Along with the many decisions you’ve been making as you finish off your senior year of high school, comes the daunting task of picking which of the many University of Toronto residences you wish to live in when you start University of Toronto. It gets even trickier when you consider that there are 8 residency options at UofT, and each normally has a few different buildings to choose from. Picking the right University of Toronto residence for you is essential, and can completely change your university experience… so keep reading for a summary of each one of the University of Toronto residences to help you make your decision!
University college has 3 different residencies: Morrison Hall, Whitney Hall and Sir Dan’s.
Morrison Hall is the newer one, with single rooms that have AC, and the dining hall is in the building. Sir Dan and Whitney are on either side of Morrison, are much older (but beautiful) buildings, and have both single and double rooms.
The rooms in UC are apparently a little larger, especially Whitney and Sir Dan’s. About half the rooms are singles, you have a decent chance of having your own room. However, there is no AC unless you’re in Morrison, and you have to share a bathroom with 8-10 boys AND girls… it can be a little awkward.
Like most places (you’ll soon learn), the food at the dining hall is pretty gross. However, a big bonus of UC is that it’s not an all-you-can-eat style, and you can take away food. Like most residencies, the meal plan is mandatory. Moreover, Reznikoff Café has extended opening hours and lots of yummy treats.
The three buildings are side by side, and are in an amazing location, right across from Sid Smith and Robarts. You are basically in the middle of campus, and it’s less than 10 minutes to get to any of your classes. There’s also some really beautiful big courtyards outside of each building.
The social life in UC is pretty good, especially in Whitney and Sir Dan’s where it’s a bit easier to socialize with people from different houses as you’re on the same floor. The dons aren’t super strict, and you normally can party for a while before you get a warning. A lot of recreational activities also take place in the courtyards, and no one seems to really care.
St. Michael’s College
St Mike’s is quite a large college, and has 5 different residencies: Sorbara Hall, Elmsley Hall, Teefy and Fisher Houses (females only), and More House (males only). The floors of Sorbara and Elmsley Hall are single-sex, but the buildings are mixed. Each of these buildings are very different, but each mainly have double rooms.
Most rooms are doubles, as mentioned, and only Sorbara Hall has AC (and rooms have their own personal sink!). You do share bathrooms, however you only have to share with people of the same sex, as all of the co-ed buildings have same-sex floors.
Once again, gross (you’ll sense a theme with the University of Toronto residences), except for chicken burger day. It’s an all-you-can-eat style, so you have to sit in the dining hall to eat, but this does ensure your meal times are social. The meal plan is mandatory.
The St Mike’s colleges are a little far, on the other side of Queen’s Park. That means you’re looking at a bit of a trek to get to class or St George, but it is right by Kelly Library and Pratt. The area itself is absolutely gorgeous, it is just a bit further from central campus.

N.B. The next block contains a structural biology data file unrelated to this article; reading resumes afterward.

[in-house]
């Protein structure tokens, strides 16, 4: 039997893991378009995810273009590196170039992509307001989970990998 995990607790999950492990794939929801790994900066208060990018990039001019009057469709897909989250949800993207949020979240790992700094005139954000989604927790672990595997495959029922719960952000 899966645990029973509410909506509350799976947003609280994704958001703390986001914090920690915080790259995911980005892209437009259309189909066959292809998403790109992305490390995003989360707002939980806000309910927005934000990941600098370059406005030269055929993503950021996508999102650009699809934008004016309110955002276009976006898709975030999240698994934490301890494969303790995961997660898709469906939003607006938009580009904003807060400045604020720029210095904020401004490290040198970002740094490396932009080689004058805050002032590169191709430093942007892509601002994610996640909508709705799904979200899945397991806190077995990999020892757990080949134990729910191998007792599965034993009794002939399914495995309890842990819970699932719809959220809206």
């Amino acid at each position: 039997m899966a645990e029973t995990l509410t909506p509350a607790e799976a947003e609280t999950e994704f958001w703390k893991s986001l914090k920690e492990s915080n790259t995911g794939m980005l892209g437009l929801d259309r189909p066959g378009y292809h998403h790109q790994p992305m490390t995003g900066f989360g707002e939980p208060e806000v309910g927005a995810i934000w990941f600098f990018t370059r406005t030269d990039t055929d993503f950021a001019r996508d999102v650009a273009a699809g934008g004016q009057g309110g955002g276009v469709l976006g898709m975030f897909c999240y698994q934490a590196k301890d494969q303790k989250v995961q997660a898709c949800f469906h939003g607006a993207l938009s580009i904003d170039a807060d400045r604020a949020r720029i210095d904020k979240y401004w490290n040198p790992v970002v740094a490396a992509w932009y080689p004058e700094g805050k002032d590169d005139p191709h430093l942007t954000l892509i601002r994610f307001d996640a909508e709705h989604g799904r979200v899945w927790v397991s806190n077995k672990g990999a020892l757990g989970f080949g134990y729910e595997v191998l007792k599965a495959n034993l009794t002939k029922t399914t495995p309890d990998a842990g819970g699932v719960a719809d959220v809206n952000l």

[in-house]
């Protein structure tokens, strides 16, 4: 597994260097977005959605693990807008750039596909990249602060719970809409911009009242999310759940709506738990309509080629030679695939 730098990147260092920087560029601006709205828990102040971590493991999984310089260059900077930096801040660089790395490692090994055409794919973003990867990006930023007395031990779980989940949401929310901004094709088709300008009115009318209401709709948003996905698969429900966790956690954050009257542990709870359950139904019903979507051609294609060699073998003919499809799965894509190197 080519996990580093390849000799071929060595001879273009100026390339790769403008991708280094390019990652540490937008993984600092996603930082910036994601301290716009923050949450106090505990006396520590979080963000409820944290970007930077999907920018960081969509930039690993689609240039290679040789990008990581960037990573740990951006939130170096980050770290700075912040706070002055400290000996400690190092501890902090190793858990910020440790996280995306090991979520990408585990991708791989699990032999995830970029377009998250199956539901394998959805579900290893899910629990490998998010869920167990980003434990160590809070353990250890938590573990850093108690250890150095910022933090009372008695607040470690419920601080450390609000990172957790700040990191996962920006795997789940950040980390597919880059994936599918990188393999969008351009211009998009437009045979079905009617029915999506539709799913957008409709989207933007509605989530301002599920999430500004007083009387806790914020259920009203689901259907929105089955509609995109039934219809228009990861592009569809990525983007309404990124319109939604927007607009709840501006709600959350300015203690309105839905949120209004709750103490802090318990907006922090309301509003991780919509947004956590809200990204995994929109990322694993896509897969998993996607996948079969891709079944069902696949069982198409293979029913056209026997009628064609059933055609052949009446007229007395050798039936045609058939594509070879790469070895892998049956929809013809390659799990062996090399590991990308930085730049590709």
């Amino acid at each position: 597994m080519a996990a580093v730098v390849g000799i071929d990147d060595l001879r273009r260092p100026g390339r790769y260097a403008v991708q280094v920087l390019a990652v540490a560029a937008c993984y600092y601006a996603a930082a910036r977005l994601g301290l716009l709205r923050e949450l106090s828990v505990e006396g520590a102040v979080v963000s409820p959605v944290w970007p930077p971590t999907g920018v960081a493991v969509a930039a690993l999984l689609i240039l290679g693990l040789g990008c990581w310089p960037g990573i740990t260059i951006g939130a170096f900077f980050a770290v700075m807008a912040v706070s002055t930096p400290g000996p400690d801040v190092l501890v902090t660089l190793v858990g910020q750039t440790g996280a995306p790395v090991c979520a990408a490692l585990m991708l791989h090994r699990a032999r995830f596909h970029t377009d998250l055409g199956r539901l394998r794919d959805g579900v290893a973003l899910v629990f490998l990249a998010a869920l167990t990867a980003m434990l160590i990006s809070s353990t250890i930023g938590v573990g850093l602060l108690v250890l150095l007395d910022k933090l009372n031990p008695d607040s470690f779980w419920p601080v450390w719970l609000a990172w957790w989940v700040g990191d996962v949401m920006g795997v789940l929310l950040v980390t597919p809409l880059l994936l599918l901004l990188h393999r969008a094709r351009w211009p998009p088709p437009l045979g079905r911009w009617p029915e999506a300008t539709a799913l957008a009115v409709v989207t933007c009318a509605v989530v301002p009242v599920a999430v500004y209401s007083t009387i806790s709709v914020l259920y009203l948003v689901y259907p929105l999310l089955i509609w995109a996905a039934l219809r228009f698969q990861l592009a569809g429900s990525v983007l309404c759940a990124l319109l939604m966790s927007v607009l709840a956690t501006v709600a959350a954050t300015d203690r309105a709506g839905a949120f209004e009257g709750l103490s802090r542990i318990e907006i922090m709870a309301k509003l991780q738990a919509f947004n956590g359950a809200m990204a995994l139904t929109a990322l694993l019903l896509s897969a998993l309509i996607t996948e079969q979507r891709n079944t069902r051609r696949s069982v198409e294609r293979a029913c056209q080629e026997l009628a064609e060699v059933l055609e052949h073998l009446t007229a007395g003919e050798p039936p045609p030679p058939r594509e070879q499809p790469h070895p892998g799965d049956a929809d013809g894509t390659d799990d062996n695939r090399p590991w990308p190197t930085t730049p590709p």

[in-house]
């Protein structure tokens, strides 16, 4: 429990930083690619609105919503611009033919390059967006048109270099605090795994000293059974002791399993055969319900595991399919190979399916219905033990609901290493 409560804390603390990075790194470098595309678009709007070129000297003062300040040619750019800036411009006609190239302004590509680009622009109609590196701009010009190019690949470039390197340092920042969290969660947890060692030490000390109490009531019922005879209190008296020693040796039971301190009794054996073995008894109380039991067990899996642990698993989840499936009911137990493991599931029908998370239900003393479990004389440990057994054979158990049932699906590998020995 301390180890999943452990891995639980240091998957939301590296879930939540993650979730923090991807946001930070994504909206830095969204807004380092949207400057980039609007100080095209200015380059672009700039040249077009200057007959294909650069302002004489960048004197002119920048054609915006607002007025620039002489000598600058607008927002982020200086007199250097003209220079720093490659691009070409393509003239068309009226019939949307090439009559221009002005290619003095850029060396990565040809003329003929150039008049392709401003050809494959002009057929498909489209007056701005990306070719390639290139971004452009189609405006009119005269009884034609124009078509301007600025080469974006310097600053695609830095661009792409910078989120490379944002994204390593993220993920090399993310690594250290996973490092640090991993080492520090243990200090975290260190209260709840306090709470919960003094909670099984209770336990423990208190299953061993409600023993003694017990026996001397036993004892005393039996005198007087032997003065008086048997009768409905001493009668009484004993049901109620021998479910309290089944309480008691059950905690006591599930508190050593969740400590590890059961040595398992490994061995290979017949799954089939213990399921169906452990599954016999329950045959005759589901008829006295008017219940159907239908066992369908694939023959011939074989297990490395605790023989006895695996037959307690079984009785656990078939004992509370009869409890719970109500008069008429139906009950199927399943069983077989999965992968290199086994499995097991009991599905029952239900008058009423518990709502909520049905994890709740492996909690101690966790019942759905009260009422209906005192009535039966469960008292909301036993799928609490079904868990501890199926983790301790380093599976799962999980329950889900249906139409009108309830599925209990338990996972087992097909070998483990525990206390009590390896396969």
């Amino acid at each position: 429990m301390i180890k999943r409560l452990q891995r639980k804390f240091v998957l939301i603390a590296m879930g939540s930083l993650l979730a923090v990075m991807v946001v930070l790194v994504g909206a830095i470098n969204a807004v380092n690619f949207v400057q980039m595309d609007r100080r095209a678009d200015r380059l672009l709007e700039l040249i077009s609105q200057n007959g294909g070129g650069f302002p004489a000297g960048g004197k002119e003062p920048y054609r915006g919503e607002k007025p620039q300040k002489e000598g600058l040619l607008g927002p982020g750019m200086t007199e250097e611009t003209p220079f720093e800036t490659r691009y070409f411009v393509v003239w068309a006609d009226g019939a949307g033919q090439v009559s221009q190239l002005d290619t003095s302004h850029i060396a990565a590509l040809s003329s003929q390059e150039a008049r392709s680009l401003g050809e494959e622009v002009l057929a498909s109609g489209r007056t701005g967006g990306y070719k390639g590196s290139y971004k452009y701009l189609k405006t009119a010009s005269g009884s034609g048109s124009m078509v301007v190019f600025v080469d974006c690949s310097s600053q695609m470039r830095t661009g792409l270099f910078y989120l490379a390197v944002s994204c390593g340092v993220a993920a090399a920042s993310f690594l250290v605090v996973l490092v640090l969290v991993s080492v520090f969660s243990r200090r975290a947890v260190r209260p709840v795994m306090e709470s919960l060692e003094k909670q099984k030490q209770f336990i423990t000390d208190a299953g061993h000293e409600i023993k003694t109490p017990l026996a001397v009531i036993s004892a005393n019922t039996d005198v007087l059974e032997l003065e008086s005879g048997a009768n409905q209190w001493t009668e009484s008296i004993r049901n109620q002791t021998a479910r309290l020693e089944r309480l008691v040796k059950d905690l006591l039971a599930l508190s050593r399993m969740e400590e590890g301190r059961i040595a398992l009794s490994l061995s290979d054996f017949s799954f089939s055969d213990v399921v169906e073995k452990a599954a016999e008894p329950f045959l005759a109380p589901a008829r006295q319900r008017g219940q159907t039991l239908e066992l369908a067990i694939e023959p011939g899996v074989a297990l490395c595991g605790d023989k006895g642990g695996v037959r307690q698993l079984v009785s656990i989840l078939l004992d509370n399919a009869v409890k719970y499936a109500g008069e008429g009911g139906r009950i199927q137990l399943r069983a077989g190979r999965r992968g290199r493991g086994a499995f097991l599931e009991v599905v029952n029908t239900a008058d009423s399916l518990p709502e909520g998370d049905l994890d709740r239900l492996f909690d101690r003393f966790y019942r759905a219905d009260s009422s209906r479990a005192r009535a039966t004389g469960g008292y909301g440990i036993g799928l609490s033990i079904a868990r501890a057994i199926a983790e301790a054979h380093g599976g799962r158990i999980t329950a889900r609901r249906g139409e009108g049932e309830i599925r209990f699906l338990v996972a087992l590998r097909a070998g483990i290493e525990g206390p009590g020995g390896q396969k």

Everyone that is/was part of St Mike’s residence have amazing, crazy stories about their social life. They’re all still close with their res friends, and all partied pretty hard in their first year. However, rumour has it the new president is much stricter, so it may not be as fun as previous years.
This is one of the oldest and smallest colleges, requiring an extra application to get accepted to live in Trinity. There are two residency buildings: St Hilda’s and the Trinity residence.
The rooms are a bit bigger than some of the newer buildings on campus, and each room has a phone. It is a bit redundant when everyone has a cell these days, but still cool. BIG bonus: the rooms are cleaned WEEKLY, and trust me, even a small dorm room can get very dirty.
Gross. Again. Mandatory. Again. The salad bar is pretty good though, but beware of the mystery meat. You never really know what you’re eating at any of the dining halls on campus. It’s an all-you can eat style dining hall, which is beneficial if you have a big appetite, but you may waste some money otherwise.
Trinity also has great location, pretty close to UC but more towards Bloor. It is rather secluded, emphasizing Trinity’s exclusive vibe. The quadrangle is at the center of the buildings, and is absolutely gorgeous.
There’s a bit of a stigma towards Trinity people; that their money got them in, and that no one really likes them but themselves. However, they really like themselves: about half the people living in residence are upper-year students that have returned there because they loved it so much. There’s got to be something they’re going back for, right?
Victoria College also requires an extra application, and has 5 residency buildings: Annelsey Hall, Upper Burwash Hall, Lower Burwash Hall, (the dining hall is located in Burwash), Margaret Addison Hall and Rowell Jackman Hall. Annelsey Hall is for females only, but the rest are co-ed. Each of these halls are extremely different, so doing your research is essential if you want to be part of Vic.
Some of the halls have TRIPLE rooms- having one roommate is hard enough, so this is a scary possibility. Most of the halls have shared co-ed bathrooms, however Rowell Jackman is apartment-style and has both single-sex and co-ed suites, where 1-2 bathrooms are shared between 3-7 people.
Big surprise here! Gross, like every other dining hall. This is just something you’re going to have to deal with in your first year, as meal plans are also mandatory at Victoria.
Victoria residences are a bit further from central campus as well, but not as far as St Mike’s. It is very close to Bay Street, but it will take you about 10 minutes to get to St George Street.
Victoria is known to have great parties, and may even give St Mike’s a run for their money. Everyone that has lived here seems to have had a great time, so you’re likely to have fun if you live here.
New College has 3 different residency options: Wilson Hall, Wetmore Hall and 45 Willcocks. The buildings are divided into different ‘houses’, like UC, but there are four all-female houses. The Audrey Taylor Dining Hall is where all residents eat, and is located near all the buildings.